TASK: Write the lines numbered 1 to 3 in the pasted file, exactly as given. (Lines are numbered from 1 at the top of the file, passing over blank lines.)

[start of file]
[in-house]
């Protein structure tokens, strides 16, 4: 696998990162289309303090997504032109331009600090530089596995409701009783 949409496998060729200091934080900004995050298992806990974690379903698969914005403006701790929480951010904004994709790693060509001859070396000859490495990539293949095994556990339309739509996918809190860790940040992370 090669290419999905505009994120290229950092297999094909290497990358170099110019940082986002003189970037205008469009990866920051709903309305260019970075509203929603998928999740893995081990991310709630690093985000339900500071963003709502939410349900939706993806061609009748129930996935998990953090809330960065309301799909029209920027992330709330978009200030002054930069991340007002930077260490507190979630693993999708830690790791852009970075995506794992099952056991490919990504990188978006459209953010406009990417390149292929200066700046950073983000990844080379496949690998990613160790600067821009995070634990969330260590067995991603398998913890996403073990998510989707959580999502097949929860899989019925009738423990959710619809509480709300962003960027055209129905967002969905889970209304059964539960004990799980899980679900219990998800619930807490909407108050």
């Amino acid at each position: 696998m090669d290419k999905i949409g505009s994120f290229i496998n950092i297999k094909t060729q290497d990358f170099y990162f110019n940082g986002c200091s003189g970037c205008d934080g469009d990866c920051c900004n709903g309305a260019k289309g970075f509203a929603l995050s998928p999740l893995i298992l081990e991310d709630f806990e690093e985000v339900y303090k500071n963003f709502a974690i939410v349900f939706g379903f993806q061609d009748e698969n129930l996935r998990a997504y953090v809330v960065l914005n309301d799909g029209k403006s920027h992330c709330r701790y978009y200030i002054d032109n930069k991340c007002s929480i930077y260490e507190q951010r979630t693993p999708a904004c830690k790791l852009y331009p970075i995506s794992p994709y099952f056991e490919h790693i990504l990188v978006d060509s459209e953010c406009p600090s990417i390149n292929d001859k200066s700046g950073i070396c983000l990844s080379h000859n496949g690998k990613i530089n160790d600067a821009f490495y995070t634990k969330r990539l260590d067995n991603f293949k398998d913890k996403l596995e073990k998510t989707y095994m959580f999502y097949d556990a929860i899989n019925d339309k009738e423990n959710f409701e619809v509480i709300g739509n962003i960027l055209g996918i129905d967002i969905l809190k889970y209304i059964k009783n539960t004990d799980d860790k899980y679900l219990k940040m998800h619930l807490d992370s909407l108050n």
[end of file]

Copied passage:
[in-house]
């Protein structure tokens, strides 16, 4: 696998990162289309303090997504032109331009600090530089596995409701009783 949409496998060729200091934080900004995050298992806990974690379903698969914005403006701790929480951010904004994709790693060509001859070396000859490495990539293949095994556990339309739509996918809190860790940040992370 090669290419999905505009994120290229950092297999094909290497990358170099110019940082986002003189970037205008469009990866920051709903309305260019970075509203929603998928999740893995081990991310709630690093985000339900500071963003709502939410349900939706993806061609009748129930996935998990953090809330960065309301799909029209920027992330709330978009200030002054930069991340007002930077260490507190979630693993999708830690790791852009970075995506794992099952056991490919990504990188978006459209953010406009990417390149292929200066700046950073983000990844080379496949690998990613160790600067821009995070634990969330260590067995991603398998913890996403073990998510989707959580999502097949929860899989019925009738423990959710619809509480709300962003960027055209129905967002969905889970209304059964539960004990799980899980679900219990998800619930807490909407108050």
């Amino acid at each position: 696998m090669d290419k999905i949409g505009s994120f290229i496998n950092i297999k094909t060729q290497d990358f170099y990162f110019n940082g986002c200091s003189g970037c205008d934080g469009d990866c920051c900004n709903g309305a260019k289309g970075f509203a929603l995050s998928p999740l893995i298992l081990e991310d709630f806990e690093e985000v339900y303090k500071n963003f709502a974690i939410v349900f939706g379903f993806q061609d009748e698969n129930l996935r998990a997504y953090v809330v960065l914005n309301d799909g029209k403006s920027h992330c709330r701790y978009y200030i002054d032109n930069k991340c007002s929480i930077y260490e507190q951010r979630t693993p999708a904004c830690k790791l852009y331009p970075i995506s794992p994709y099952f056991e490919h790693i990504l990188v978006d060509s459209e953010c406009p600090s990417i390149n292929d001859k200066s700046g950073i070396c983000l990844s080379h000859n496949g690998k990613i530089n160790d600067a821009f490495y995070t634990k969330r990539l260590d067995n991603f293949k398998d913890k996403l596995e073990k998510t989707y095994m959580f999502y097949d556990a929860i899989n019925d339309k009738e423990n959710f409701e619809v509480i709300g739509n962003i960027l055209g996918i129905d967002i969905l809190k889970y209304i059964k009783n539960t004990d799980d860790k899980y679900l219990k940040m998800h619930l807490d992370s909407l108050n």